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Certainly you’ve heard of BPA (Bisphenol A) over the last few years – it’s an additive used to make plastics. I had read of its hormone-like properties and the associated dangers it posed because it is often used in plastic food containers. I did some reading and began phasing out as many plastics in the kitchen as possible. About this same time, I saw Bag It at the Heartland Film Festival (best week of the year in Indy!) with some friends. It is a very eye-opening documentary about the prevalence of plastics in our lives and the unforeseen consequences both for the greater environment and for us personally. It is on Netflix and at the local libraries. You should grab a copy, invite some friends over, and have your eyes opened. A few easy changes that we made after watching Bag It include:
- We like to party. So do a few of our friends. Rather than buy disposable party-ware, we and a few other couples share our reusable party goods, like plates, napkins, cups, silverware, etc. That way, we’re eliminating all of that disposable stuff, plus none of us has to own (and store) all of that stuff on their own.
- We compost, which eliminates tons of trash, which in turn eliminates the plastic bags that hold trash.
- We cloth diaper, which eliminates all of those plastic disposable diapers (and more trash bags). Check out our friends’ local cloth diaper shop/natural parenting store if you’re interested in learning more – they are the experts!
- We buy our soaps and shampoos from a local artisan, Herbal Arts, so as to avoid all of those nasty parabens and phtalates and other scary additives in most commercially-available products (plus, it’s like a visit to the spa every time I get to go to the store!).
- We bring our own bags every where, we’ve eliminated single-use items like napkins and paper towels, and we buy in bulk as much as possible.
- We garden and participate in CSAs and co-ops, which eliminates lots of single-use items in the process.
- I know there’s plenty more that we could do…what suggestions do you have?
All of this came to mind after reading Nicholas Kristof’s op-ed in last week’s NYT, in which he discusses some new research regarding endocrine-disrupting chemicals (like BPA):
Just this month, a new study in the journal Environmental Health Perspectives found that endocrine disruptors that are sometimes added to PVC plastic cause mice to grow obese and suffer liver problems — and the effect continues with descendants of those mice, generation after generation.
Another study found that women with a pesticide residue in their blood bore babies who were more likely to be overweight at the age of 14 months.
Dr. Blumberg, the pioneer of the field, says he strongly recommends that people — especially children and women who are pregnant or may become pregnant — try to eat organic foods to reduce exposure to endocrine disruptors, and try to avoid using plastics to store food or water. “My daughter uses a stainless steel water bottle, and so do I,” he said.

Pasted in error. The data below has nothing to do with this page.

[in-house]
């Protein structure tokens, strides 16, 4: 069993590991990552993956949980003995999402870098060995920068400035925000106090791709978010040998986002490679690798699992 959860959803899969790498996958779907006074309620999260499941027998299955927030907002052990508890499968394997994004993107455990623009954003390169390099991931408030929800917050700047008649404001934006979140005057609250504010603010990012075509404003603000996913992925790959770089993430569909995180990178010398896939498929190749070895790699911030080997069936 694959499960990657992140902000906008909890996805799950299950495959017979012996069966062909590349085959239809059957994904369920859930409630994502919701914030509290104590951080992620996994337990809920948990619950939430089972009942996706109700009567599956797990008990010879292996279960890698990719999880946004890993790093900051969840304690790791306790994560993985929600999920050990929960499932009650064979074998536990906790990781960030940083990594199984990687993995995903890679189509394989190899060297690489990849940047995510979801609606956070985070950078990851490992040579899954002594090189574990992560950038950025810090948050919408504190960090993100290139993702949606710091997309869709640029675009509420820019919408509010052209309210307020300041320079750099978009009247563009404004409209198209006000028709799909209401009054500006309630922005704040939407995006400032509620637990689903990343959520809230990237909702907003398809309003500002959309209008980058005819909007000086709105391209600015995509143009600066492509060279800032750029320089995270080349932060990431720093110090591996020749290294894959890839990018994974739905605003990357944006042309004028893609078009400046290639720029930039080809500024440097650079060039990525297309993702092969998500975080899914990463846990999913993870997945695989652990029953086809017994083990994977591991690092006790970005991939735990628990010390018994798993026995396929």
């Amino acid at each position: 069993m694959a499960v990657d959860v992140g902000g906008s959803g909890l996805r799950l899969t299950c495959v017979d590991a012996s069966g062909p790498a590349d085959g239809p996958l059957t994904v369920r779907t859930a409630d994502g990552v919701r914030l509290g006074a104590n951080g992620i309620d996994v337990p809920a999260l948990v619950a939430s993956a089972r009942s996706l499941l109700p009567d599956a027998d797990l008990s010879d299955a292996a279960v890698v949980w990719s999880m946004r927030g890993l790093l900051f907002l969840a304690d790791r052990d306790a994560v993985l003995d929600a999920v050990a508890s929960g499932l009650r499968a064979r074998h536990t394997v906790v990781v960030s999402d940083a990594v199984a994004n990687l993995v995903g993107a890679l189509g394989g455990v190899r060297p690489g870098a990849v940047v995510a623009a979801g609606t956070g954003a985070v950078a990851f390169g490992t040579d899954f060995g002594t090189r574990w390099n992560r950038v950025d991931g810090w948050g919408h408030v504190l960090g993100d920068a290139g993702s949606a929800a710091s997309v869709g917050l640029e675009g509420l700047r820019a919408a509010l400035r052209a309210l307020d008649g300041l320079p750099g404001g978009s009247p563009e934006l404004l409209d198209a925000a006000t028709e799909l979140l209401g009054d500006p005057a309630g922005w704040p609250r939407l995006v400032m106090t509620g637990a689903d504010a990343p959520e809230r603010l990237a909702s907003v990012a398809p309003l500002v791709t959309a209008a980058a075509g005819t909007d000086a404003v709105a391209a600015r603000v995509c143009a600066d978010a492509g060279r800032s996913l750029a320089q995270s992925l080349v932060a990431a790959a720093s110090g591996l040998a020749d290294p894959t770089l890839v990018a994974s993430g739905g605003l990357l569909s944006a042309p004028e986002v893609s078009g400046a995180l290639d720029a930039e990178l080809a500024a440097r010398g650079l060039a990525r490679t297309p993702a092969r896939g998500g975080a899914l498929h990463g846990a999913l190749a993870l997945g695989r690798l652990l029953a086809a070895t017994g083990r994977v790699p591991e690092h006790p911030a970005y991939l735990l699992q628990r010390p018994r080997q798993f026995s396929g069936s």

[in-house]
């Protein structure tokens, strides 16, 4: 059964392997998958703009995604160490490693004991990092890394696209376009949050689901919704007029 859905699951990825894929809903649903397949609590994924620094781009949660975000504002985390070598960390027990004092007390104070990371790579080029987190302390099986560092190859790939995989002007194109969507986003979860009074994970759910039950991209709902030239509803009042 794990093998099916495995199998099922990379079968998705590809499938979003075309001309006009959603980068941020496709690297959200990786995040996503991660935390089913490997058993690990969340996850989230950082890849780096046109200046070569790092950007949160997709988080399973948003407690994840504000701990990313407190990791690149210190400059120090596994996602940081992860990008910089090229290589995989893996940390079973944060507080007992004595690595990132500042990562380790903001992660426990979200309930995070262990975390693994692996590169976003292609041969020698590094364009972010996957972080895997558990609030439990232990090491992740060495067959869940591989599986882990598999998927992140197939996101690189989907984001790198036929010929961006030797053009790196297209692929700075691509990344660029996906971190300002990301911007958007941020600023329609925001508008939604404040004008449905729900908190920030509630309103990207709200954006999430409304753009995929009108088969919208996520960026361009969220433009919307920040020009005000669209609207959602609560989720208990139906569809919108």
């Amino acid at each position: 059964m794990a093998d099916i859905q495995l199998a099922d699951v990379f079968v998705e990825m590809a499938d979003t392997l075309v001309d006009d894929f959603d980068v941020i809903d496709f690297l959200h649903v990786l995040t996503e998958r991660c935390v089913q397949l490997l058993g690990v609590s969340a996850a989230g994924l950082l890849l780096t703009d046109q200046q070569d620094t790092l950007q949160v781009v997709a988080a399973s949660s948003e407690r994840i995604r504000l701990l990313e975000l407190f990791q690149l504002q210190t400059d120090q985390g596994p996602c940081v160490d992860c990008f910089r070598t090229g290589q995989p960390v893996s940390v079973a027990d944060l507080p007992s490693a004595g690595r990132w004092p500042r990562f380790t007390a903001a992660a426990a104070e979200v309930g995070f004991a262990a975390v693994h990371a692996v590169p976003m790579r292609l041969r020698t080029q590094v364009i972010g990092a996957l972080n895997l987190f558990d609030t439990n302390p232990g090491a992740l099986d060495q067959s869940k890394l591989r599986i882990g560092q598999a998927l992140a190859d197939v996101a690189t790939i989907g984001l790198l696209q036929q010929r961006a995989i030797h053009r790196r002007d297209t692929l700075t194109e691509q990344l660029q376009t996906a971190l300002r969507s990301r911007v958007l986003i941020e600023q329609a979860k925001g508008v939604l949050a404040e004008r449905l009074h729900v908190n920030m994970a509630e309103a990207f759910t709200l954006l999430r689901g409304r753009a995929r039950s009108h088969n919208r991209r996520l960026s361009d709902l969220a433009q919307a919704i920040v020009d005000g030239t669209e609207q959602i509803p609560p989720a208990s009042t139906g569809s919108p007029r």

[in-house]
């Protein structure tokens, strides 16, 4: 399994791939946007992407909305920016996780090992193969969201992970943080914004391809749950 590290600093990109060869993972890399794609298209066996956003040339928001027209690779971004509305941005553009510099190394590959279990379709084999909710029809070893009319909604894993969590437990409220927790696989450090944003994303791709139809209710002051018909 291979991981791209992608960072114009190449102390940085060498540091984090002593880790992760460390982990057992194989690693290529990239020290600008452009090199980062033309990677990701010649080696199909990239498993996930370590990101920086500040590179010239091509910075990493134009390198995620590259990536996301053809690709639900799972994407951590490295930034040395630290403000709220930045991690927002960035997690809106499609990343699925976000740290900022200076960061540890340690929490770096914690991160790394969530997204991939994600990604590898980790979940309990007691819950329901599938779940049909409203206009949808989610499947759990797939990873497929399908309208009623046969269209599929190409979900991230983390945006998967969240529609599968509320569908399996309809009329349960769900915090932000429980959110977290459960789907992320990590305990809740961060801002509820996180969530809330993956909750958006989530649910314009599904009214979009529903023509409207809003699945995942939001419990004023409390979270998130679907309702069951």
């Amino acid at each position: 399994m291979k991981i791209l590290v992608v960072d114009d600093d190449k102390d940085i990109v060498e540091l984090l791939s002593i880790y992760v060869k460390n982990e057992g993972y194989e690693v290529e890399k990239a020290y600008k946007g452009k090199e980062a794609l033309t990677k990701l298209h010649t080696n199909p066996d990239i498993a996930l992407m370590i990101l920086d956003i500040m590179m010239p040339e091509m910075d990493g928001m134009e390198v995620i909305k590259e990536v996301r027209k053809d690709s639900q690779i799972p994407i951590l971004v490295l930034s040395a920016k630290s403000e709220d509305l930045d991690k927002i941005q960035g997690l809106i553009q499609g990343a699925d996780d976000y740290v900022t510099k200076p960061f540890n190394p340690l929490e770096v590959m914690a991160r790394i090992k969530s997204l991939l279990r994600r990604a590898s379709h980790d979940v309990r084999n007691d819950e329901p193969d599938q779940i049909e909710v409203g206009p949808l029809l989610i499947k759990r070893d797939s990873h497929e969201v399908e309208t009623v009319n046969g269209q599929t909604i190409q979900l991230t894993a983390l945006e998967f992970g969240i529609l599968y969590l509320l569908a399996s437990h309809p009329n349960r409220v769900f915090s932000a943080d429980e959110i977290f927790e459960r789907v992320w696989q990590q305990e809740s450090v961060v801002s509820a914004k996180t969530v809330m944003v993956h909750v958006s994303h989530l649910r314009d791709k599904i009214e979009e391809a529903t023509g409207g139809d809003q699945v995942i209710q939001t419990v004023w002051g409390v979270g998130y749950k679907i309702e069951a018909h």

“To live, we must daily break the body and shed the blood of Creation. When we do this knowingly, lovingly, skillfully, reverently, it is a sacrament. When we do it ignorantly, greedily, clumsily, destructively, it is a desecration. In such desecration we condemn ourselves to spiritual and moral loneliness, and others to want.”
How exactly good it is
to know myself
in the solitude of winter,
my body containing its own
warmth, divided from all
by the cold; and to go
separate and sure
among the trees cleanly
divided, thinking of you
perfect too in your solitude,
your life withdrawn into
your own keeping
–to be clear, poised
in perfect self-suspension
toward you, as though frozen.
And having known fully the
goodness of that, it will be
good also to melt.
I finally got around to reviewing one of my favorite books of 2012: An Everlasting Meal: Cooking With Economy and Grace (I’m pretty sure I’d be thrilled if my family described my cooking that way). Here’s my review. As if you couldn’t tell from the review, I loved this book. I think you need to read it – and soon!
Indianapolis Green Congregations and Epworth United Methodist Church are hosting an exciting workshop called Awakening the Dreamer: Creating an Environmentally Sustainable, Socially Just and Spiritually Fulfilling World on January 26, 2013 at Epworth UMC. It sounds like a great event and opportunity to meet like-minded people. The cost is $10 + an item to share for a potluck lunch. Childcare is also available. For more information, check here.
Be sure and report back if you’re able to go!
Wendell was honored with an award from the Tulsa Library Trust last month. In an interview with a local paper, he said, “Every day, I go outdoors because I have to, which is a good thing. Some days, I’d just as soon stay inside and read or write, but I have to go out,” he said. “And always, within minutes of getting out, I’m delighted to be out. That’s been one of the great advantages of this place is that it’s required me to live my life outside.”
This week’s WFW isn’t anything too poetic or eloquent – just a casual remark in an interview – but it struck me as profound because for so many of us these days, it isn’t necessary for us to go (or be) outside, especially during these cold, dreary days on winter. As Berry pointed out in his Jefferson Lecture, “it all turns on affection.” We can’t have affection for something that we don’t know, and we can’t know nature if we don’t spend any time in it.
I’ve made a few changes to my chicken tortilla soup recipe. I made it for friends and family a few times over the holidays, so I thought I would update the original recipe with my changes here. I think the original is still tasty, but I prefer this version because it is a bit smokier and spicier. This is another recipe in the chicken rotisserie series.
Chicken tortilla soup
A Sara Original
Depending on how much chicken you have leftover – we usually use about one cup of shredded chicken, if that, and we typically save the darker meat for this soup*
1 tbsp olive oil
2 onions, diced
1-2 chipotles in adobo sauce (we use two, but only use one if you prefer it less spicy)
1 tsp cumin
3-4 cloves garlic, minced
1 tsp chili powder
1/2 tsp cayenne pepper (more or less depending on how spicy you like it)
1 tsp oregano
2 cups cooked beans – our favorites are chickpeas or black beans (1 cup of each for a little variety), but use whatever you like
4 cups chicken stock**